Regards
G
e3steve   
Mon Dec 14 2015, 09:51PM
Joined: Jan 21 2013
Member No: #1163
Location: Warsash, Hants & Palma de Mallorca, Spain
According to BASF's recommendations we should be using Glysantin G33, but I've also seen written that G30 is more than acceptable.

G30 comprises just 3% water, has a much-elevated boiling point of >160°C and a freezing point, when mixed 50/50 with water, of below -38°C.

It's also, it seems, their recommendation to use it in a 50% mix... I use it undiluted!
3 User said Thank You to e3steve for this Post :
 gmerry (14 Dec : 23:11) , cruiserphil (15 Dec : 08:03) , 321dave (15 Dec : 12:02)
gmerry   
Mon Dec 14 2015, 11:15PM
Joined: Dec 11 2009
Member No: #21
Location: Scotland
Hi Steve, that is an interesting post.

G30 Readymix is 40-50% water. Are you using the G30 concentrate straight!

Note that G33 is only available in bulk for first fill PSA and Citroen/Peugeot rebranding (not available retail in the UK}. G30 is identical to G33 except for the dye colour.

Regards
G
3 User said Thank You to gmerry for this Post :
 cruiserphil (15 Dec : 08:04) , 321dave (15 Dec : 12:02) , e3steve (15 Dec : 15:49)
gmerry   
Tue Dec 15 2015, 08:24AM
Joined: Dec 11 2009
Member No: #21
Location: Scotland
Hi all, here's some further data on the perils in the use of ethylene glycol as an undiluted coolant. Basically, beyond 68% v/v, the freezing temperature INCREASES, the heat transfer potential reduces and the additives are likely to precipitate out of solution at operating temperatures.




3 User said Thank You to gmerry for this Post :
 Tjensen (15 Dec : 09:35) , 321dave (15 Dec : 12:02) , e3steve (15 Dec : 15:49)
e3steve   
Tue Dec 15 2015, 03:55PM
Joined: Jan 21 2013
Member No: #1163
Location: Warsash, Hants & Palma de Mallorca, Spain
Until I scanned BASF's website I was unaware that Comma Xtreme G30 was actually meant to be diluted! In previous engines I've used Toyota's 'Forlife' coolant, which is a straight, from-the-container non-mix.

I also use Volvo Penta's marine stuff in my other cars, but that's ready-mixed 40/60.
1 User said Thank You to e3steve for this Post :
 J_K (03 Nov : 05:44)
e3steve   
Tue Dec 15 2015, 04:05PM
Joined: Jan 21 2013
Member No: #1163
Location: Warsash, Hants & Palma de Mallorca, Spain
Boom!



Oops...
Dave-Retired   
Tue Dec 15 2015, 04:13PM

Joined: Oct 01 2009
Member No: #1
Location: Northumberland
If you want something to use straight from the can (well plastic container' I use this - Click Here - in the 2 classics...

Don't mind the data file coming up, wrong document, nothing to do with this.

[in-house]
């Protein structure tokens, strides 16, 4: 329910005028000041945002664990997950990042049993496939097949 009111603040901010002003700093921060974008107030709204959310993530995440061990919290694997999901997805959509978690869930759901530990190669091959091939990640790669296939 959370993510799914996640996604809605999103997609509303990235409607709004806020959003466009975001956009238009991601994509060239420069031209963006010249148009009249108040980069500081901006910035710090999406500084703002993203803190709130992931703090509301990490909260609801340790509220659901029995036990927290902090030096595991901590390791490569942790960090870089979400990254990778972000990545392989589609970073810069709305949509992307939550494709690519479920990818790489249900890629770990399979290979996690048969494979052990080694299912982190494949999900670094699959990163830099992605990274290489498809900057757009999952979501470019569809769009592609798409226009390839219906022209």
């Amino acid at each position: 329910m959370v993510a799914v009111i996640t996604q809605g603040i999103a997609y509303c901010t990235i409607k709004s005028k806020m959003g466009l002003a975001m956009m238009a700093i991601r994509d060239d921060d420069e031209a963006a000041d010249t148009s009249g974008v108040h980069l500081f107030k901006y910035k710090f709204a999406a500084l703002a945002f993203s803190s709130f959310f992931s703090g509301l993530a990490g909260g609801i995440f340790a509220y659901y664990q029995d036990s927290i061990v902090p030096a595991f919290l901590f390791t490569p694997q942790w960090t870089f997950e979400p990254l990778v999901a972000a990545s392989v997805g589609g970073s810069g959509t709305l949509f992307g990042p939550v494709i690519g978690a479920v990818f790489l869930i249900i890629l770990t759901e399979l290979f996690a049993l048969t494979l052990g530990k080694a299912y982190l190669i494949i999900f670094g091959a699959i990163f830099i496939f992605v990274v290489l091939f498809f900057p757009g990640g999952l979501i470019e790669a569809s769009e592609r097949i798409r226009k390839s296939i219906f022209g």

Website
1 User said Thank You to Dave-Retired for this Post :
 e3steve (16 Dec : 05:42)
gmerry   
Tue Dec 15 2015, 05:36PM
Joined: Dec 11 2009
Member No: #21
Location: Scotland
My local "speedshop" sell G30 Readymix in a 5 litre container so this is probably the most user friendly package. Or they sell the concentrate for diluting with nice soft Scottish water - complete with tannins for corrosion protection.

Regards
G

PS, musing some more on the thermostat housing, the flanges are pretty well held together by the screws for access to the thermostat. The corner with the 5 pence coin probably just needs a crimped metal "hog ring" to hold it together and prevent a "peel" failure of the glueline.


c6kev   
Tue Dec 15 2015, 06:56PM
Joined: Dec 02 2013
Member No: #1508
Location: Wales
I don't think that it is the pressure rise with temperature that causes the problem with these housings. When mine failed, there was only the lightest mist of escaping coolant from idle speed to about 2000 rpm (ie almost all of the time). However, as the revs rose towards 3000, the extra flow from the water pump forced the housing apart turning the mist into a major spurt. I didn't try revving to the red line, but I can see how you could lose a lot of coolant very quickly during a kickdown overtaking manoeuvre - just when the engine really needs some cooling!

I don't remember the detail now, but a couple of tie wraps were used to prevent the joint opening too wide at higher revs for a couple of weeks while I waited for parts - why do these things always happen during the Xmas shutdown?

Can't wait to get my electrical gremlins fixed and get back into the 6. You don't remember how good these cars are until you have do without them for a week or two.

Kevin
speedfix   
Wed Dec 16 2015, 08:27PM
Joined: Sep 28 2012
Member No: #1043
Location: south west
[The actual failure happened with the engine revving to max, on the limiter.]

The Mot states that first a purge of the vehicle is carried out at half the max revs ie 2500 rpm.

Emission testing is carried out in under one and a half seconds on the limiter.


For this to happen IMO the thermosat housing pic shows a real cause of the problem.